Laurier Brantford competed as a team for the first time, with Mahayla Markell getting the top result for the Golden hawks.

Markell once again was the star for Laurier with a 38th place finish in a time of 26:11. She finished between a pair of groups with Laurier students.

“I was running with some other girls from Laurier and we were competing and pushing each other to get the best time we could,” Markell said on the competition. “You worry more about time more than your place while you’re out there.”

Head Coach Cory Currie has worked with Markell on staying positive, “Tricking the brain into switching negative thoughts into positive thoughts is key for her and something we have worked on.”

Currie also said, “[Markell] has lots of potential for the next couple of years.”

Markell was joined in the top 50 again by Jessa Braun who finished in 47th with a time of 26:43.

In the men’s race three of the four Laurier Brantford runners crossed the line as a group. Simon Crowley crossed first to finish 65th with a time of 40:02 followed two seconds later by Craig Van Manen with Jerrett Putt behind him in 67th place with a time of 40:19.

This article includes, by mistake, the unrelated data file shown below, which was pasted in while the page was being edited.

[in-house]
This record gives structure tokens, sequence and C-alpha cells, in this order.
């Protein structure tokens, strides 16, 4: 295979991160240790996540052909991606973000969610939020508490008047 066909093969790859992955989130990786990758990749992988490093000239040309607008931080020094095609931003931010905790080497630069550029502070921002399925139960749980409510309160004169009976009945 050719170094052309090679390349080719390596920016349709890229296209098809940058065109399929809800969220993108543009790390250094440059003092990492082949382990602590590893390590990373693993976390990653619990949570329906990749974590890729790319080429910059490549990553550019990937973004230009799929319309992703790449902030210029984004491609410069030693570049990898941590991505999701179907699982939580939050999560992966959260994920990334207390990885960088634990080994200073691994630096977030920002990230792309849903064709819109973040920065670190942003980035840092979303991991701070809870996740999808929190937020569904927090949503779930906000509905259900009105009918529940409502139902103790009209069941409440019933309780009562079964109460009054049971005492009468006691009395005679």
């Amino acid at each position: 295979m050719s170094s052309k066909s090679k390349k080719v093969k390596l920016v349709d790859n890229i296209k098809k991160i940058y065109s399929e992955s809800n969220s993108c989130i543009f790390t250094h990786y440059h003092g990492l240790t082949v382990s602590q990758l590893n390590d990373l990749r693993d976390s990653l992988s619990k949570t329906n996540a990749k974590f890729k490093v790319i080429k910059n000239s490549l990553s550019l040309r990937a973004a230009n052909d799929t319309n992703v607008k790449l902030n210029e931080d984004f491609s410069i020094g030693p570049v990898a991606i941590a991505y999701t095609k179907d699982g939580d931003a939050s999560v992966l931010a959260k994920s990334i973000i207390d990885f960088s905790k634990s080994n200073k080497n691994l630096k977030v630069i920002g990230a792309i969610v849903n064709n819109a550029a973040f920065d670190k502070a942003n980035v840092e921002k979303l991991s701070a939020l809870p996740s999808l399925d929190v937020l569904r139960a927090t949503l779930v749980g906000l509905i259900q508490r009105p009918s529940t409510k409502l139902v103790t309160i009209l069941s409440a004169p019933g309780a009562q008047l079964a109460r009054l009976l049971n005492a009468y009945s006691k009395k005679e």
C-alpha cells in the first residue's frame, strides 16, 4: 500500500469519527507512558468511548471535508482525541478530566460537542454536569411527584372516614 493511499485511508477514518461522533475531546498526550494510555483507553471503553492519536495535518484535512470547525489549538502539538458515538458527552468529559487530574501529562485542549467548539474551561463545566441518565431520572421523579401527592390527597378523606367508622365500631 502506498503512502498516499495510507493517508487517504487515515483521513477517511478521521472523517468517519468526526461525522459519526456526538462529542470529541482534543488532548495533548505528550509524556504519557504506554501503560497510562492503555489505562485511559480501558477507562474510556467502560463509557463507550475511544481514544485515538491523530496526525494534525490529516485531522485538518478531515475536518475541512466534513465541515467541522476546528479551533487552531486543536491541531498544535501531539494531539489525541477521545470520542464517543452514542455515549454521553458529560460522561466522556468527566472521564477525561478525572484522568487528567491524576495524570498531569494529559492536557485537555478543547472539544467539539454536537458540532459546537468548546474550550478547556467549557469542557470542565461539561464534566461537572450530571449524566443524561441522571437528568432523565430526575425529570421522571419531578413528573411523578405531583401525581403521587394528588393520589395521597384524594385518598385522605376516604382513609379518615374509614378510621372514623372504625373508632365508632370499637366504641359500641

Van Manen said on the ending that it was “awesome to finish together in our first race and have a photo finish.”

Crowley was ahead of his fellow Golden Hawks most of the race before falling back near the end. Crowley said on the course, “It was intense, lots of hills, way more intense than I was expecting.”

Despite this Head Coach Currie was encouraged by the way the men finished, “If they stay together at the start of the next race and work together they have a really good chance to improve their results”.

After the race Simon Crowley is already looking forward to the future, “[Today] was about getting our legs ready for future races.”

The team will be competing next at Seneca College on Oct. 15 for an OCAA event. They will return to Seneca two weeks later to compete in the provincial championships.

After only sending three runners to their first event with minimal practice Laurier sent a large group to compete in the Don Mills invitational at Waterloo. The seven runners Laurier sent had to compete against OUA competition and a longer course. The men ran 10 kilometers instead of the eight that they ran in OCAA competitions. The women ran an additional kilometer compared to the five they regularly run.

On the length of the race Currie said, “Going out for their first six kilometers and 10 kilometers [races] was hard but now at provincials running five kilometers and eight kilometers should be easier.”

The long race did not take away from the experience for Van Manen who said that it was “Pretty cool competing for Laurier in our first varsity event and something I’ll definitely remember forever.”

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